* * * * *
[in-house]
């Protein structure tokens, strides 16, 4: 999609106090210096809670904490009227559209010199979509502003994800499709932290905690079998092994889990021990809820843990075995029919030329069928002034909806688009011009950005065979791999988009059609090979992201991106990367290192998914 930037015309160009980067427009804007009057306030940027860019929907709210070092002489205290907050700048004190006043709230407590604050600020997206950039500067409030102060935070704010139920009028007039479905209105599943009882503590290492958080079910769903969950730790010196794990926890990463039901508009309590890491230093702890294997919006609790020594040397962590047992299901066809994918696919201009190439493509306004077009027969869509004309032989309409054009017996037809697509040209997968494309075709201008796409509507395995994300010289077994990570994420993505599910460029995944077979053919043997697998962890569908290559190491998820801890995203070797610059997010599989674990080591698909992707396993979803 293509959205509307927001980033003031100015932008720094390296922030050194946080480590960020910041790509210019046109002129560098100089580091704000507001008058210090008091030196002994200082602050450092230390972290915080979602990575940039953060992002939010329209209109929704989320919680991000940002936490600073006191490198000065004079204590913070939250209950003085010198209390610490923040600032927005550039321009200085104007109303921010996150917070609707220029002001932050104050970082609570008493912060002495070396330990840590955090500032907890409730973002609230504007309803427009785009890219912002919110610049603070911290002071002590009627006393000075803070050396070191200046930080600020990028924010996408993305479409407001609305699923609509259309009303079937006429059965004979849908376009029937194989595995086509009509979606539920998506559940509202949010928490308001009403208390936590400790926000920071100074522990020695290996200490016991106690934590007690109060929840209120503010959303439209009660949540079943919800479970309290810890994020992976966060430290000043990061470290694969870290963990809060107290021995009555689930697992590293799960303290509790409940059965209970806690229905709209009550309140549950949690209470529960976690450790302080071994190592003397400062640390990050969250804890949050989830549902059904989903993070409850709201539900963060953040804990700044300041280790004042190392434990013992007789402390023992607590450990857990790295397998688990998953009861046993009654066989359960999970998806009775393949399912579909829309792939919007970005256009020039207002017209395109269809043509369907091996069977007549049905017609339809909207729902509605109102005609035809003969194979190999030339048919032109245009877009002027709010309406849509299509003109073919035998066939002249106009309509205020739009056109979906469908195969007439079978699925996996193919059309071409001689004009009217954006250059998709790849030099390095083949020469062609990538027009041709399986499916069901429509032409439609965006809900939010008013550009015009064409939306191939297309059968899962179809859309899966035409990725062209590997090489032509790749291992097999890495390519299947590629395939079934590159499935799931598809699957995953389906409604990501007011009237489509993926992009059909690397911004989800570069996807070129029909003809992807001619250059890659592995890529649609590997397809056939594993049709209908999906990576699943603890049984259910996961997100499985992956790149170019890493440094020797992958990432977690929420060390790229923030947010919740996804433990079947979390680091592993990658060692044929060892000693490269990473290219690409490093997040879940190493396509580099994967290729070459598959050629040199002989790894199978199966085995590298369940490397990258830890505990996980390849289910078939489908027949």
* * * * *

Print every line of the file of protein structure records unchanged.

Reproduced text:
[in-house]
């Protein structure tokens, strides 16, 4: 999609106090210096809670904490009227559209010199979509502003994800499709932290905690079998092994889990021990809820843990075995029919030329069928002034909806688009011009950005065979791999988009059609090979992201991106990367290192998914 930037015309160009980067427009804007009057306030940027860019929907709210070092002489205290907050700048004190006043709230407590604050600020997206950039500067409030102060935070704010139920009028007039479905209105599943009882503590290492958080079910769903969950730790010196794990926890990463039901508009309590890491230093702890294997919006609790020594040397962590047992299901066809994918696919201009190439493509306004077009027969869509004309032989309409054009017996037809697509040209997968494309075709201008796409509507395995994300010289077994990570994420993505599910460029995944077979053919043997697998962890569908290559190491998820801890995203070797610059997010599989674990080591698909992707396993979803 293509959205509307927001980033003031100015932008720094390296922030050194946080480590960020910041790509210019046109002129560098100089580091704000507001008058210090008091030196002994200082602050450092230390972290915080979602990575940039953060992002939010329209209109929704989320919680991000940002936490600073006191490198000065004079204590913070939250209950003085010198209390610490923040600032927005550039321009200085104007109303921010996150917070609707220029002001932050104050970082609570008493912060002495070396330990840590955090500032907890409730973002609230504007309803427009785009890219912002919110610049603070911290002071002590009627006393000075803070050396070191200046930080600020990028924010996408993305479409407001609305699923609509259309009303079937006429059965004979849908376009029937194989595995086509009509979606539920998506559940509202949010928490308001009403208390936590400790926000920071100074522990020695290996200490016991106690934590007690109060929840209120503010959303439209009660949540079943919800479970309290810890994020992976966060430290000043990061470290694969870290963990809060107290021995009555689930697992590293799960303290509790409940059965209970806690229905709209009550309140549950949690209470529960976690450790302080071994190592003397400062640390990050969250804890949050989830549902059904989903993070409850709201539900963060953040804990700044300041280790004042190392434990013992007789402390023992607590450990857990790295397998688990998953009861046993009654066989359960999970998806009775393949399912579909829309792939919007970005256009020039207002017209395109269809043509369907091996069977007549049905017609339809909207729902509605109102005609035809003969194979190999030339048919032109245009877009002027709010309406849509299509003109073919035998066939002249106009309509205020739009056109979906469908195969007439079978699925996996193919059309071409001689004009009217954006250059998709790849030099390095083949020469062609990538027009041709399986499916069901429509032409439609965006809900939010008013550009015009064409939306191939297309059968899962179809859309899966035409990725062209590997090489032509790749291992097999890495390519299947590629395939079934590159499935799931598809699957995953389906409604990501007011009237489509993926992009059909690397911004989800570069996807070129029909003809992807001619250059890659592995890529649609590997397809056939594993049709209908999906990576699943603890049984259910996961997100499985992956790149170019890493440094020797992958990432977690929420060390790229923030947010919740996804433990079947979390680091592993990658060692044929060892000693490269990473290219690409490093997040879940190493396509580099994967290729070459598959050629040199002989790894199978199966085995590298369940490397990258830890505990996980390849289910078939489908027949």